State and development: Changes in livelihood strategies in garhwal with special reference to ecotourism in the gangotri region
- 125 Downloads
The object of the paper is to provide an insight into the changes in livelihood strategies of the people in the Garhwal Himalayas over time. From sustaining an economy based on transit trade and subsistence agriculture, there has been a shift towards tourism in recent times. This shift has been due to the tradition of pilgrimage to the higher reaches and also due to promotion by the state by developing infrastructure and providing incentives.
The paper is divided into four parts. In the first part, the policies of the colonial state and the events leading to the destruction of forests and the impoverishment of the self-sustaining semi-pastoral economy in the Garhwal Himalayas are outlined. It is argued that the destruction of forests and subsequently, the economy of the Himalayas were directly responsible for the large-scale migration to the plains. This also led to further exploitation of forests by the people who were unfamiliar with any other form of livelihood. The paper also discusses the policies of the newly independent Indian state and sees them as an extension of the British policy of large-scale exploitation of Himalayan forests for the purpose of development and economic growth. In the third section, the growth of ecotourism as a direct outcome of the process of deforestation and as resulting from the need of society to conserve and yet to earn a livelihood is discussed. The case study of the Gangotri region examines the dilemma faced by the people of Garhwal in sustaining their livelihood, income or the development in the area. In addition, tourism has fostered monopolies of groups external to the region thereby contributing neither to the income or the development in the area. In addition, there is an added threat to the environment-deforestation, and erosion-a direct outcome of increased and unplanned tourism. Such problems demand state intervention and management of tourism. The conclusion to the paper asserts that in order that the requirements of the society to progress and to sustain itself in its natural habitat are not compromised, it is essential to increase the process of democratization by strengthening local structures and by vesting the community with the autonomy to determine its future.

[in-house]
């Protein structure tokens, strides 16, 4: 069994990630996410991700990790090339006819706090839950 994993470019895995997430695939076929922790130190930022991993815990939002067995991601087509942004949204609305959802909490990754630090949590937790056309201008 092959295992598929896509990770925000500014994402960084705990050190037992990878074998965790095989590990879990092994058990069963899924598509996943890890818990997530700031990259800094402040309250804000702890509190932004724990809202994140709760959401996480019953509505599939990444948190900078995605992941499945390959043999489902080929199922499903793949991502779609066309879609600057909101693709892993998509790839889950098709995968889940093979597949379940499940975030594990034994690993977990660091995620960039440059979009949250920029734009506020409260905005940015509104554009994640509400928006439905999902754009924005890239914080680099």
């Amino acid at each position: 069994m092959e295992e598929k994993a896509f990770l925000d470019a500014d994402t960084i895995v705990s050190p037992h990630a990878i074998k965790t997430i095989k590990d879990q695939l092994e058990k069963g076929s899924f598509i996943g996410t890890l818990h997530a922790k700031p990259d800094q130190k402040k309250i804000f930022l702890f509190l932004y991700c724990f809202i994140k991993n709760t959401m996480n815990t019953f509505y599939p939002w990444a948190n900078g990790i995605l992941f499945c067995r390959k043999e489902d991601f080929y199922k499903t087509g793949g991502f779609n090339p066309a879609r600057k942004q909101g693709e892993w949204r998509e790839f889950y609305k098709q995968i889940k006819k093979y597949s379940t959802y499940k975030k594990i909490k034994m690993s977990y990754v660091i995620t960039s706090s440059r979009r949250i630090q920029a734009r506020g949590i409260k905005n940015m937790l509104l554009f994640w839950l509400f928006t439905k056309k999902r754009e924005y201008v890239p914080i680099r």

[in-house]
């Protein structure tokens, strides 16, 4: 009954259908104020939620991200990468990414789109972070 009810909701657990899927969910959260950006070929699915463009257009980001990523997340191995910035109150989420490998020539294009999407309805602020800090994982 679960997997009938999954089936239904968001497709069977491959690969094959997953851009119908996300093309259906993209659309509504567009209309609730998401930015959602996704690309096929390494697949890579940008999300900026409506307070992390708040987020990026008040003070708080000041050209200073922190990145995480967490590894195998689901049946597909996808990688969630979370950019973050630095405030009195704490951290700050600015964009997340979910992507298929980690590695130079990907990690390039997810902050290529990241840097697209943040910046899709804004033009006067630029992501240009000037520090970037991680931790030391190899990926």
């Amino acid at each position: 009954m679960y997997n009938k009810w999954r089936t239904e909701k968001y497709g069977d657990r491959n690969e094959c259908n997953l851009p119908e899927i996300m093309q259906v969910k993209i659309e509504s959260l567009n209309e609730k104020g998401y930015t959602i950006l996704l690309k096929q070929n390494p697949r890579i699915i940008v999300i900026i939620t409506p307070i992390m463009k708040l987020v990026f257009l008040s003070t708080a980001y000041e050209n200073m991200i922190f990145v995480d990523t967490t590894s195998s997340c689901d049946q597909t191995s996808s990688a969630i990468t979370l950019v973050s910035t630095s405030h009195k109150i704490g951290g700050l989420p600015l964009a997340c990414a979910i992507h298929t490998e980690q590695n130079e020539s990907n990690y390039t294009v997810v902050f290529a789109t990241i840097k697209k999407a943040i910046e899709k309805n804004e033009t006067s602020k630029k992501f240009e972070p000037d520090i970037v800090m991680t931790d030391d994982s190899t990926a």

The paper therefore argues that ecotourism in the Himalayas undertaken without local involvement is not desirable. The constant need for local monitoring of external agencies or even of the State’s participation and the need for re-evaluation of environmental standards are cumbersome details that add to the costs of promoting low-impact tourism. To be viable, ecotourism should be community based and the needs of the community, their ideas of conservation should be given prime importance and local community must be encouraged to review the standards governing conservation. Local structures should thus receive patronage and promotion, so that ecotourism becomes a dynamic facet of economic development.